Just four months after getting a foothold in Sofia, Coursera announced its plans to expand in the Capital and double its team. The global online learning platform opened an office in Sofia with the acquisition of the US-Bulgarian startup Rhyme Softworks.
The company will expand its engineering team and will focus on the creation of customised hands-on project trainings in the platform for the employees of corporate clients.
Coursera is a leading online training platform with over 45 million students worldwide. The platform collaborates with nearly 200 universities with a world-renowned image. About 2 000 companies train their talents through the platform.
Coursera invests in its centre in Sofia as part of its Coursera Labs initiative. It aims to provide the flexibility and personalisation of those courses part of the platform that involve work on practical projects and developments. Coursera acquired Rhyme Softworks for its product, which allows developers to create learning projects accessible through an Internet browser quickly and easily. It is precisely the upgrading of this product that will allow the creation of practical training tasks by the incorporation of the necessary third-party software applications.
The construction company Cordeel Bulgaria, a local unit of the Belgium-based Cordeel Group, has begun the construction of a modern office and logistics centre for the distributor Orbico Bulgaria, part of the Croatian Orbico Group. The investment is € 26.5 million and 500 staff will work in the centre after it is complete.
The logistics base will include offices and warehouses with a total area of 57,000 sq m. It is located near Botevgradsko Shosse road and its construction should be completed by mid-2021.
Orbico Bulgaria’s logistics centre will handle the storage and distribution of brands of Philip Morris Bulgaria, Shell Bulgaria, Mars and Procter & Gamble.
The Bulgarian online fashion store Remixshop.com is the Central and Eastern Europe’s first and only to implement EU policies for sustainable textile management practices in its business model. The store belongs to the Sofia-based Remix Global, which offers the “Sell to Remix” service in nine European countries, allowing customers to extend the life of unwanted clothing and accessories by sending them free of charge to the company’s logistics centre in Sofia.
As part of its plan to grow the business in a sustainable direction, Remix initially launched the service in Bulgaria and Romania and then in Poland, Germany and Austria. In 2019, the service became available to the other markets where the online store operates — Greece, Slovakia, Hungary and the Czech Republic.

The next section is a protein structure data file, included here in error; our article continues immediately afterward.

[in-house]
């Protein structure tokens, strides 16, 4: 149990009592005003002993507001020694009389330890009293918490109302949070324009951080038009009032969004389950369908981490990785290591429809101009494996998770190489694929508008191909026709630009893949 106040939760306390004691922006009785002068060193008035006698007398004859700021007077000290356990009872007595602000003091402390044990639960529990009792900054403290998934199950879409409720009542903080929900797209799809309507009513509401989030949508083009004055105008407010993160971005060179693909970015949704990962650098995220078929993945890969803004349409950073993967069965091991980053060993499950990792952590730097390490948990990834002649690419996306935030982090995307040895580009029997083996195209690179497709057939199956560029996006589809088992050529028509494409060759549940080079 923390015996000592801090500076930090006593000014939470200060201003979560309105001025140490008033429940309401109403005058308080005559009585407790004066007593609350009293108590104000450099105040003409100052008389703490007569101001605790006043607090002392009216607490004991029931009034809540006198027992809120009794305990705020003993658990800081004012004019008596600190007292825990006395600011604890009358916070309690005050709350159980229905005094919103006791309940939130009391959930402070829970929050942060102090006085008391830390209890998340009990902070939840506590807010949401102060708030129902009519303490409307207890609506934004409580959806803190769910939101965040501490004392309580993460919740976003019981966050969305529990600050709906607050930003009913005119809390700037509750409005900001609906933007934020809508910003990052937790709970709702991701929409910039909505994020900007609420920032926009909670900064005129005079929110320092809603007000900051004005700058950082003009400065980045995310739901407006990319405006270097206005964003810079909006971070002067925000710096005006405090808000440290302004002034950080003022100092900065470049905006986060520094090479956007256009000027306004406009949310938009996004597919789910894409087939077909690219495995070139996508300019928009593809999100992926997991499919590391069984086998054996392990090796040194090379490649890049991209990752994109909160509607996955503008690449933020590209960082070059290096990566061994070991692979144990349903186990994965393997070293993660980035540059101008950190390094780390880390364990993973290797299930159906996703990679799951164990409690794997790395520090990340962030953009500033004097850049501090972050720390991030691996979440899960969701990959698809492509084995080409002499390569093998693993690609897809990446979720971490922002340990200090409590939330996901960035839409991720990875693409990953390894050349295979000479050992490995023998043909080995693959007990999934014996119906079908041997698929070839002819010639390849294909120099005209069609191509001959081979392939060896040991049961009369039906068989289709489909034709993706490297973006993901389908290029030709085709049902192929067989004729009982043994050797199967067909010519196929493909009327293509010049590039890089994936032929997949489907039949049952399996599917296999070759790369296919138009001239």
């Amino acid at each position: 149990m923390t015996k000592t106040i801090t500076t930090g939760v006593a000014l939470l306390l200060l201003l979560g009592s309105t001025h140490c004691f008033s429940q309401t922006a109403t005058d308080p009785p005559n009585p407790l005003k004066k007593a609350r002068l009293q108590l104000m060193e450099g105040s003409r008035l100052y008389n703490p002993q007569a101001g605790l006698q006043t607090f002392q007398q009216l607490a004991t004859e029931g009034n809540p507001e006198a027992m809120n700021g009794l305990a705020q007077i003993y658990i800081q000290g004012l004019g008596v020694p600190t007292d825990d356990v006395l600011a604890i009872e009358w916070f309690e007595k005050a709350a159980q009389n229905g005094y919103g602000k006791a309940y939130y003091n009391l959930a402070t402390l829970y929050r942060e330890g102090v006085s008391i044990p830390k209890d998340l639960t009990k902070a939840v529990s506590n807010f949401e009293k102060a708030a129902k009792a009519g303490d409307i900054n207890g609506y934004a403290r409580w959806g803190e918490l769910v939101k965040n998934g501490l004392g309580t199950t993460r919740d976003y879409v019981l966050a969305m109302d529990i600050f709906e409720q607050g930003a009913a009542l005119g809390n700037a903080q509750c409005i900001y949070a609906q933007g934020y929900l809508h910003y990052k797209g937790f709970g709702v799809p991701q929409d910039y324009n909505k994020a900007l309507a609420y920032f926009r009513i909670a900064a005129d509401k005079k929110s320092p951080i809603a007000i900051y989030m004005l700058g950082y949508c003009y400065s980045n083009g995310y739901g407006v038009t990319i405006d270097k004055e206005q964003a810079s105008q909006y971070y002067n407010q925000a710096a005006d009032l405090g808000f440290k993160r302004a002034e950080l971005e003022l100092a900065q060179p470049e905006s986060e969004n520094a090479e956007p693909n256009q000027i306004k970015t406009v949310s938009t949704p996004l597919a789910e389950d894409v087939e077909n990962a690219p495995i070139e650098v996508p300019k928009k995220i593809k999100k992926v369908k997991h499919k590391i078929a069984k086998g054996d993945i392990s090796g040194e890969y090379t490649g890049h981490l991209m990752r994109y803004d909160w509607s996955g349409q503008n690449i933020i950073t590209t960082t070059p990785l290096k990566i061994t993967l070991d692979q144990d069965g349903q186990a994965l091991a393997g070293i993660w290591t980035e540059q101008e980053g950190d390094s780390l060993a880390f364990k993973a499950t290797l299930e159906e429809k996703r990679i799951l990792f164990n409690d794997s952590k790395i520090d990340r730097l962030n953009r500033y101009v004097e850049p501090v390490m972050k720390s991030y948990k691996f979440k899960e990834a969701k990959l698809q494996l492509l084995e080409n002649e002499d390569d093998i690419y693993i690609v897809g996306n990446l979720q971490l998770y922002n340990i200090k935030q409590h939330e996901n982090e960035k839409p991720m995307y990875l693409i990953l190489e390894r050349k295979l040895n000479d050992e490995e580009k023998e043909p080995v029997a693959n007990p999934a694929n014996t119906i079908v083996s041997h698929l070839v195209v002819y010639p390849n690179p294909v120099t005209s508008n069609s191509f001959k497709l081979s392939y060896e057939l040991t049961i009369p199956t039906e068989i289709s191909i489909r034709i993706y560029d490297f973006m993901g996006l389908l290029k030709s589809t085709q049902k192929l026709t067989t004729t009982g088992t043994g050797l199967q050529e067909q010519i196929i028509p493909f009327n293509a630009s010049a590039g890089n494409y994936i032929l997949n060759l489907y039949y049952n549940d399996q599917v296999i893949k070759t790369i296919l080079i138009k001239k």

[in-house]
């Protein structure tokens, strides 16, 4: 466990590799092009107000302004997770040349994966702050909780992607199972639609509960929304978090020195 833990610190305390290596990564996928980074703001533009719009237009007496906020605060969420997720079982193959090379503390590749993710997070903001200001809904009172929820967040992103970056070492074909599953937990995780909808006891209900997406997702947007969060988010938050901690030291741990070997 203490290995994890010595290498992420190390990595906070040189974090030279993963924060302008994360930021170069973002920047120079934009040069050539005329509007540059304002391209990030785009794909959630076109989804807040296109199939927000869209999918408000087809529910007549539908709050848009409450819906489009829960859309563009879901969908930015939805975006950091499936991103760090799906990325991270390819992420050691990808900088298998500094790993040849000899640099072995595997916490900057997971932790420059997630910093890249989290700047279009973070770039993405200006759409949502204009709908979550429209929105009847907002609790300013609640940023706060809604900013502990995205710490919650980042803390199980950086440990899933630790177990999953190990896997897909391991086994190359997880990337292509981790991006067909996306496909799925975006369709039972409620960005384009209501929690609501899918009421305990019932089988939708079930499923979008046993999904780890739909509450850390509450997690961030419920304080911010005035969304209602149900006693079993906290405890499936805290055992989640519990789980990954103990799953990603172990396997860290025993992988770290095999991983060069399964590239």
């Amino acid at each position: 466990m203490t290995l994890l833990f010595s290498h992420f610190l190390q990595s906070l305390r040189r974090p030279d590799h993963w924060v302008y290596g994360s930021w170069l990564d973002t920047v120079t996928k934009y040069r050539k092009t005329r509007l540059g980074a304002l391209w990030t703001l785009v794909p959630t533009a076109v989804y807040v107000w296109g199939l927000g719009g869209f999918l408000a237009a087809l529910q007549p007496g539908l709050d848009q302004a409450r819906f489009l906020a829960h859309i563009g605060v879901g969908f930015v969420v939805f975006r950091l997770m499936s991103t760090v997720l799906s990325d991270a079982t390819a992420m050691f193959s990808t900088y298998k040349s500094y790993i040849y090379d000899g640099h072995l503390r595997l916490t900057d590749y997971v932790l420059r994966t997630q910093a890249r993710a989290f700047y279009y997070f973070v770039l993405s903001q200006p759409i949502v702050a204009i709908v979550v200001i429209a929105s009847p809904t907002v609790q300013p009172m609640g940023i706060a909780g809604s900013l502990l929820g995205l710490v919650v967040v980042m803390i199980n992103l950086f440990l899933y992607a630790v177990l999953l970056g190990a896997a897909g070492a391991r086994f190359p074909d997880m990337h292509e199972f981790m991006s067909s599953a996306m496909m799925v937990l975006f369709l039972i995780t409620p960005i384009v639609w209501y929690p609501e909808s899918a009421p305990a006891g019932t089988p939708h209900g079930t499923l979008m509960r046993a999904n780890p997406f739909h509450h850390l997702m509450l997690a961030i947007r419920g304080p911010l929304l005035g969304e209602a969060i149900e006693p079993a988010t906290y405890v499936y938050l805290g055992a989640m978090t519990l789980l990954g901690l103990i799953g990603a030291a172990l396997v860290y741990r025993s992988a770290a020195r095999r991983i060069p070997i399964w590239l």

“Sell to Remix” allows customers to send their gently used clothing and accessories to be sold on remixshop.com with easy, free-of-charge shipping and receive a percentage of the final price. The money earned can be used for purchases from the website, transferred to a personal account or donated to SOS Children’s Villages.
Unlike consumer platforms that connect sellers and buyers, Remix takes care of the clothes fully – from disinfection and defect inspection, to taking pictures, pricing and shipping to customers; unusable items are being recycled. A customer only needs to order the Remix Bag (a large, sturdy bag made of recycled polyethylene) and request a courier for return delivery to Remix.
This way, the service becomes an effective method of separate collection of textiles and prevents unwanted accumulation of textile waste.
A circular economy action plan with a focus on sustainable use of resources, especially in high-impact resource-intensive sectors such as textile and construction, has also been enshrined in the so-called Green Deal, part of the Agenda for Europe of the newly-appointed President of the European Commission Ursula von der Leyen.
The store handles about 300,000 items from orders every month and over 9,000 full Remix Bags from nine countries. To manage operational activities, Remix works with internally developed software and hardware products, including a proprietary ERP solution that optimises production processes.
“We are based in Sofia, because here we are able to find competent IT specialists to carry out the technological development of the various units of the company and to become more efficient and productive,” says Genoveva Petrova, CEO of Remix. According to her, businesses in the city, including small and
Financial Times just published an article titled Bulgaria attracts record tech investment. The publication states data on foreign investment to Bulgarian software and ICT, foreign greenfield investment and top sectors for foreign investment since 2015.
Bulgaria received a record amount of foreign investment in software and ICT services in 2018, with at least 16 projects valued at $240m, mostly in Sofia, the article sais.
The ICT sector had sales of $3.2bn in 2018, a year-on-year increase of 45 per cent, according to the International Data Corporation. It has more than 12,000 companies, of which 90 per cent are in Sofia, where they employ 50,000 people.
The publication cites the opinion about the business environment of foreign companies such as Acronis and Genius Sports that have already established their centers in Sofia and refers to what Cait O’Riordan, the FT’s chief product and information officer said, at the new centre’s opening: We looked at a number of locations across Asia, Europe and the UK before choosing Bulgaria. Sofia’s longstanding reputation as a centre for technical excellence, alongside its pedigree in data and artificial intelligence and its emergence as the technology capital of the Balkans, made it an irresistible destination.